In David Chalmers’ seminal paper “Facing Up to the Problem of Consciousness,” Chalmers’ laid out his binary model of the hard and easy problems. The easy problems of consciousness are those which can be explained by computational or neural mechanisms, whereas the hard problem relates principally to experience and qualia. Reframed as a question, how can individuals have subjective mental experiences that arise from “soggy grey matter?” (McGinn). Moreover, why are these experiences different, and capable of producing a rich inner life? Chalmers showed that functional explanations simply failed to give a satisfactory account of phenomenal consciousness, and he moved to suggest that what was needed was an “extra ingredient” to bridge the explanatory gap in the science of the mind (Chalmers).
Responding to Chalmers’ non-reductive conclusion in 1996, the Chilean biologist, philosopher and neuroscientist Francisco Varela offered an alternative conception to the hard problem. Eschewing characteristic arguments associated with functionalism, reductionism, and mysterianism, Varela made the case for a first-person study of consciousness combined with cognitive scientific methods. Borrowing from the tradition of continental phenomenology, he maintained that consciousness is irreducible and “[l]ived experience is where we start from and where all must link back to, like a guiding thread” (Neurophenomenology 334). In other words, to arrive at any genuine knowledge of the world (and our place in it) presupposes a first-person view of phenomenality. Many philosophers of mind privilege the first-person view (Varela noted John Searle and Ray Jackendoff as examples), agreeing that consciousness is irreducible. However, they claim that such a position suffers from self-referential problems, and is therefore impossible to quantify or explain empirically. Varela attempted to move beyond this mere pessimistic surrender to the question. He proposed a first-person starting point, reinforced by a disciplined examination of experience, using both past and present methodologies. Ultimately, I feel that Varela’s neurophenomenology is an intellectually honest approach to the science of the mind. Cognitive science has so compartmentalized the brain that some philosophers are given to abstract analogy, comparing brains to robots or computers. These types of assertions are ontologically destitute, retaining little semblance of an originary, lived experience that, I believe, is necessary for understanding consciousness. Although the school of phenomenology has historically been neutral with regards to ontology, a co-determination of both external and phenomenological analysis offers a promising way ahead for studying consciousness.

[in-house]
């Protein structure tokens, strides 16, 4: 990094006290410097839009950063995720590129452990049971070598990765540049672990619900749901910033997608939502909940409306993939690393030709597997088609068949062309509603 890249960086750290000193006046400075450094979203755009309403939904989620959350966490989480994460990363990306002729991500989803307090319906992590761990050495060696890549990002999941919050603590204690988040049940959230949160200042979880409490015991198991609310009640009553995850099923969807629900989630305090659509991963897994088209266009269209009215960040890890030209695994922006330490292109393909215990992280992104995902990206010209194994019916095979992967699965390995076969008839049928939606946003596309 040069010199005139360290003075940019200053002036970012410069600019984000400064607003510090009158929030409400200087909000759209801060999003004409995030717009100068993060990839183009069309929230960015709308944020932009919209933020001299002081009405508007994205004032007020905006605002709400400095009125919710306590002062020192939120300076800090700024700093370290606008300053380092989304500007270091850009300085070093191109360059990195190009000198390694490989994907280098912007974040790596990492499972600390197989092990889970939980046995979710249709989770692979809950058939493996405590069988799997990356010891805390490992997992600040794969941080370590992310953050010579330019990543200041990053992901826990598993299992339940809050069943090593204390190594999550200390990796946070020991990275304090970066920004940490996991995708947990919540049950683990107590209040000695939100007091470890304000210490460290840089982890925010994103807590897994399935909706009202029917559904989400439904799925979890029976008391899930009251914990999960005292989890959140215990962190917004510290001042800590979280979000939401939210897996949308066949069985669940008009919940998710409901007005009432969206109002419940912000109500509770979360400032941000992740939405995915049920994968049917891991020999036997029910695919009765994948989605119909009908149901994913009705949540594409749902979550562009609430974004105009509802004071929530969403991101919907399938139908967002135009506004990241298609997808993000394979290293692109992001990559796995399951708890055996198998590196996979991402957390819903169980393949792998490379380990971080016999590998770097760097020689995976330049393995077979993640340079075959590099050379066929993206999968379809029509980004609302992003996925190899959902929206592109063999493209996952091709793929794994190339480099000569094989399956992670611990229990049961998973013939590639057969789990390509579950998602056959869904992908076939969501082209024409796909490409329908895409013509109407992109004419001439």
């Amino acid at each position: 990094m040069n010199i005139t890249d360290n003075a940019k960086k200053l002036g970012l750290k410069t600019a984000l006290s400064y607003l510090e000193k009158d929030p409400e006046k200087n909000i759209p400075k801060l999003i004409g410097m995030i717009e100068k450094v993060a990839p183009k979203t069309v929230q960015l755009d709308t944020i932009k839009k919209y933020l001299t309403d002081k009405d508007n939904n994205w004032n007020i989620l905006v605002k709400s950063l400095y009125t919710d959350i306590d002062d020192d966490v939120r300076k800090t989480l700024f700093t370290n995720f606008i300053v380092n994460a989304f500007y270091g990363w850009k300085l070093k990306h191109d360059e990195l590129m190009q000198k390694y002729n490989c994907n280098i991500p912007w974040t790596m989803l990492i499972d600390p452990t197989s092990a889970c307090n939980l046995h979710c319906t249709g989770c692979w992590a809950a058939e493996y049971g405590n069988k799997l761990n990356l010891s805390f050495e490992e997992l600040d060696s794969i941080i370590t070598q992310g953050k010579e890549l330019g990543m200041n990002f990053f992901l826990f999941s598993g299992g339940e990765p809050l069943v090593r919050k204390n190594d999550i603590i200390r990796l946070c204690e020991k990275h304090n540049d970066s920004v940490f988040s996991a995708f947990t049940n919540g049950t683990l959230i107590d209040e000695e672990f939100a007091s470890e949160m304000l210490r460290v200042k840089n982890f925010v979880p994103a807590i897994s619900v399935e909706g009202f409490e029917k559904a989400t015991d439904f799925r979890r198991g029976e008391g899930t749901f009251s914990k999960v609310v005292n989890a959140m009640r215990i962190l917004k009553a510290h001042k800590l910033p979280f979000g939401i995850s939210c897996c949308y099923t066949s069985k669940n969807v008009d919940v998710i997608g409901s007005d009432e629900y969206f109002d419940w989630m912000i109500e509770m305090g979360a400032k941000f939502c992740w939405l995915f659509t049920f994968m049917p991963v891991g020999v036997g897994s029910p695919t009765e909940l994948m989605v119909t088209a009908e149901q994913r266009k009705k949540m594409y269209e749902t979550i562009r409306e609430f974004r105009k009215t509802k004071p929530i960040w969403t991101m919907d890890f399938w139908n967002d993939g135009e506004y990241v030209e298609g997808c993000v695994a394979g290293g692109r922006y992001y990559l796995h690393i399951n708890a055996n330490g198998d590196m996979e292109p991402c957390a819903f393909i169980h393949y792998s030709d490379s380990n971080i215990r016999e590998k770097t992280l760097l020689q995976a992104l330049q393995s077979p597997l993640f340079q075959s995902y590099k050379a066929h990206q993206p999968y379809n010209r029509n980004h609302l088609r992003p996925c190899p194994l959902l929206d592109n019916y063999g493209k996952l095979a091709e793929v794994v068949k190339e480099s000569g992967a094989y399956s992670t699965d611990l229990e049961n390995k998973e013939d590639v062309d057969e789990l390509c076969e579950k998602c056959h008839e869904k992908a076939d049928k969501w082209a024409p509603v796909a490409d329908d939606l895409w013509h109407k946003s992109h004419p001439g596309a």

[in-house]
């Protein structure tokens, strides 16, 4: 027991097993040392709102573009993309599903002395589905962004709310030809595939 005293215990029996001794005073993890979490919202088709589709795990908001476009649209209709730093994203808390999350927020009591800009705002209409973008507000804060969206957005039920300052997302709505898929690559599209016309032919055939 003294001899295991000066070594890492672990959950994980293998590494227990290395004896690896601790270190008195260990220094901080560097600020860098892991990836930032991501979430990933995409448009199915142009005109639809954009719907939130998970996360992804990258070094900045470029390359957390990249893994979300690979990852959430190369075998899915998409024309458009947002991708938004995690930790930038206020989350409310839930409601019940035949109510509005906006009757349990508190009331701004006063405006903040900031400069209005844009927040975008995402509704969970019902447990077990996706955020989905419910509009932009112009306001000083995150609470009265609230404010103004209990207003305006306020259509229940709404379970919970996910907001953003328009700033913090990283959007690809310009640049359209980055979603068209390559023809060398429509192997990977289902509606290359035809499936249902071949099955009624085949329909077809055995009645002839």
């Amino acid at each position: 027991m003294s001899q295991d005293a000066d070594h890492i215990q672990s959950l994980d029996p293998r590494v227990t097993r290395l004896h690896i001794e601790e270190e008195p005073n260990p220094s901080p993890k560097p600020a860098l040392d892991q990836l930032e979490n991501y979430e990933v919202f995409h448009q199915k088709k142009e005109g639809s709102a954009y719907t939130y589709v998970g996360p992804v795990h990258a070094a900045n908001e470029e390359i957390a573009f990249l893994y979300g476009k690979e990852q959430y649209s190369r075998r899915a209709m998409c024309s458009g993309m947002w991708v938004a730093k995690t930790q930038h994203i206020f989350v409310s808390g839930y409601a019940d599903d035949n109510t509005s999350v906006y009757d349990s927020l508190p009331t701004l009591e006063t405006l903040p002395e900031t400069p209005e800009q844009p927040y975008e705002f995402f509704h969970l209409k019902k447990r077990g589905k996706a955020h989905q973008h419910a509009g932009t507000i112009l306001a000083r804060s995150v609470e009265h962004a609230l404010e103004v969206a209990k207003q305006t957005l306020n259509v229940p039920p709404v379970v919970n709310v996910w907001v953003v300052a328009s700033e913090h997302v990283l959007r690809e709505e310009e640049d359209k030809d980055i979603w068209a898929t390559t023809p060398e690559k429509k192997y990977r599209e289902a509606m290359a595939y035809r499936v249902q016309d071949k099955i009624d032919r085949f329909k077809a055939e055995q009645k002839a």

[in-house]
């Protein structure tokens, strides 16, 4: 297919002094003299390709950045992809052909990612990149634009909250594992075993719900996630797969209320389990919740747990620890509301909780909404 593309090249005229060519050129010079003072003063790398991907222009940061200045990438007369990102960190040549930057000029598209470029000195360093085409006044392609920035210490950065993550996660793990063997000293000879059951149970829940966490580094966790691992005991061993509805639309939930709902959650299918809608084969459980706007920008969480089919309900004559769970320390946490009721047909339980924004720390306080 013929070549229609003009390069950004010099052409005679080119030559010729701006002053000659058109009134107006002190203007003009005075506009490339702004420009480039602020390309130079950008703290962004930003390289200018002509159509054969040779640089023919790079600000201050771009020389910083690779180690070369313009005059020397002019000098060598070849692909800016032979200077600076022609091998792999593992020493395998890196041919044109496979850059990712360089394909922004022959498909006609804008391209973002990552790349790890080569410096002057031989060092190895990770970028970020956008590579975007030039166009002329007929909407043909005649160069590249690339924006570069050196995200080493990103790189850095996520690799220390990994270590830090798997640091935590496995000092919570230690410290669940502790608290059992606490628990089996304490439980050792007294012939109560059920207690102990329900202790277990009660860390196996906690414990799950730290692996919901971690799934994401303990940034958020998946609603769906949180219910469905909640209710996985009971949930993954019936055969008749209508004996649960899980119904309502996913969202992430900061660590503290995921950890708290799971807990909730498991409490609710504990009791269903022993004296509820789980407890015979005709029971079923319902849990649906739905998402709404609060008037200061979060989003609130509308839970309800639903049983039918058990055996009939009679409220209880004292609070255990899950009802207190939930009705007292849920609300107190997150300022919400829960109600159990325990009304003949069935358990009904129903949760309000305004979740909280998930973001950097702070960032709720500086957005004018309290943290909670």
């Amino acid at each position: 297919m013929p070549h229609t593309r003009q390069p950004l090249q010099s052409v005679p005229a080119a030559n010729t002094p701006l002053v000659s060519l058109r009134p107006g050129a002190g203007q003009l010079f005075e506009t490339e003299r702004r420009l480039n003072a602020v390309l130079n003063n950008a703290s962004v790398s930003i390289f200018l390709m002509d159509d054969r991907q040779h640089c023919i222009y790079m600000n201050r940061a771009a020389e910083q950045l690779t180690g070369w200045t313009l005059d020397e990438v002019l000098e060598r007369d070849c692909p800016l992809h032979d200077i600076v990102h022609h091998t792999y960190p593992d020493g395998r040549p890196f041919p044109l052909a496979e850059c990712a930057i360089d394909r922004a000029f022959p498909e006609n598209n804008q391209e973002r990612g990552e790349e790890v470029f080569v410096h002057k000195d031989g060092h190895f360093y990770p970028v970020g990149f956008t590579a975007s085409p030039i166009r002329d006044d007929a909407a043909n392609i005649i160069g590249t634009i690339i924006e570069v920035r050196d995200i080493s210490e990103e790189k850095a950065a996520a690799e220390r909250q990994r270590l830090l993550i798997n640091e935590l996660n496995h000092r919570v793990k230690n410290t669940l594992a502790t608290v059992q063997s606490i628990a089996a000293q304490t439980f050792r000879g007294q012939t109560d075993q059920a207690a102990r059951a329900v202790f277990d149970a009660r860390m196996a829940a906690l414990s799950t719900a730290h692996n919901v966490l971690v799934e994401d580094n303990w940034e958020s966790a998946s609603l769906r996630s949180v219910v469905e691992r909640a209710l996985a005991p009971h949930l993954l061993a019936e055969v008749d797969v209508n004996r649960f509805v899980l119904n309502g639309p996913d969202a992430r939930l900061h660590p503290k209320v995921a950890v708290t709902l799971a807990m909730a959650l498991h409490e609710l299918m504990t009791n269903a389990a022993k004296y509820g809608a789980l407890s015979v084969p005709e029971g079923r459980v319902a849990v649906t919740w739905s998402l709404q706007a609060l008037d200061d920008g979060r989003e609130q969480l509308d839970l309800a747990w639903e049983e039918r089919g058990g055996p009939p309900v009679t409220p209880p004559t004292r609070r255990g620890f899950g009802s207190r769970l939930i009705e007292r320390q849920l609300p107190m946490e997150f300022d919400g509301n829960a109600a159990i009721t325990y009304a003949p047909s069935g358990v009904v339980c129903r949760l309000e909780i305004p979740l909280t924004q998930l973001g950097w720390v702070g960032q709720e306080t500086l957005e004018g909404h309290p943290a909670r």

Privileging a first-person view of consciousness invariably implies a phenomenological inspiration. Varela focused on the “anni mirabiles” for phenomenology: Edmund Husserl in the West, William James in the United States, and the Kyoto School in Japan (Neurophenomenology 335). Most fundamental to Varela’s project was Husserl. It was Husserl who inaugurated the method of phenomenological reduction, which consists of “bracketing” all our “folk or scientific opinions, beliefs, and theories about consciousness” (Gallagher 686). To this end, consciousness and the phenomenal field are stripped of any theoretical conclusions made by science or psychology. In other words, experience and qualia are returned to their essences for renewed study. Husserl advocated this return “to the things themselves,” precisely because lived experience is pretheoretical (Neurophenomenology 336). It would seem, then, that phenomenology is antithetical to the whole enterprise of science, since science seeks to understand reality. However, Husserl sought a firm grounding for epistemology (a necessary prerequisite for any scientific endeavor), which was to be without naïve allegiance to objectivism or scientism (Gallagher 686).